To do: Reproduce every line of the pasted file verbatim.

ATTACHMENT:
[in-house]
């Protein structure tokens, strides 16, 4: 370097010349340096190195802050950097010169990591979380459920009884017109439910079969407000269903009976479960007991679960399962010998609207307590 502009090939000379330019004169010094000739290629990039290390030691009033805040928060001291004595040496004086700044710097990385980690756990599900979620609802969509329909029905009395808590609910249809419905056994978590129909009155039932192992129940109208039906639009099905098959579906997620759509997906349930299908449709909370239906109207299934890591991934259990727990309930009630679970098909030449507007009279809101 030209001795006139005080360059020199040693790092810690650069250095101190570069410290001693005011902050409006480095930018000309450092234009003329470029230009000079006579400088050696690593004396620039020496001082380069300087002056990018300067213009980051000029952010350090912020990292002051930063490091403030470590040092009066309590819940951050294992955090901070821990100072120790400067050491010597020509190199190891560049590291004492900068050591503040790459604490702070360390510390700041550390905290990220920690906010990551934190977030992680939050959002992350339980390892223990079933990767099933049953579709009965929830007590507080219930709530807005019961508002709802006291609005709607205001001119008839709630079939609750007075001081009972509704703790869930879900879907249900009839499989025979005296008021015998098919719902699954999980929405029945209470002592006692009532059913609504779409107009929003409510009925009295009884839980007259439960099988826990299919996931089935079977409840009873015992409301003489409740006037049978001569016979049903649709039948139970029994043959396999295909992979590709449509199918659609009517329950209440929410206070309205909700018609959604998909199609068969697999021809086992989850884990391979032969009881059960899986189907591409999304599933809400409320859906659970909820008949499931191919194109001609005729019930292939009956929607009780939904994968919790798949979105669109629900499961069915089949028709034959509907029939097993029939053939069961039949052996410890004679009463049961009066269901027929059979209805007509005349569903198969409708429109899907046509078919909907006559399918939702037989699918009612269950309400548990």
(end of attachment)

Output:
[in-house]
């Protein structure tokens, strides 16, 4: 370097010349340096190195802050950097010169990591979380459920009884017109439910079969407000269903009976479960007991679960399962010998609207307590 502009090939000379330019004169010094000739290629990039290390030691009033805040928060001291004595040496004086700044710097990385980690756990599900979620609802969509329909029905009395808590609910249809419905056994978590129909009155039932192992129940109208039906639009099905098959579906997620759509997906349930299908449709909370239906109207299934890591991934259990727990309930009630679970098909030449507007009279809101 030209001795006139005080360059020199040693790092810690650069250095101190570069410290001693005011902050409006480095930018000309450092234009003329470029230009000079006579400088050696690593004396620039020496001082380069300087002056990018300067213009980051000029952010350090912020990292002051930063490091403030470590040092009066309590819940951050294992955090901070821990100072120790400067050491010597020509190199190891560049590291004492900068050591503040790459604490702070360390510390700041550390905290990220920690906010990551934190977030992680939050959002992350339980390892223990079933990767099933049953579709009965929830007590507080219930709530807005019961508002709802006291609005709607205001001119008839709630079939609750007075001081009972509704703790869930879900879907249900009839499989025979005296008021015998098919719902699954999980929405029945209470002592006692009532059913609504779409107009929003409510009925009295009884839980007259439960099988826990299919996931089935079977409840009873015992409301003489409740006037049978001569016979049903649709039948139970029994043959396999295909992979590709449509199918659609009517329950209440929410206070309205909700018609959604998909199609068969697999021809086992989850884990391979032969009881059960899986189907591409999304599933809400409320859906659970909820008949499931191919194109001609005729019930292939009956929607009780939904994968919790798949979105669109629900499961069915089949028709034959509907029939097993029939053939069961039949052996410890004679009463049961009066269901027929059979209805007509005349569903198969409708429109899907046509078919909907006559399918939702037989699918009612269950309400548990």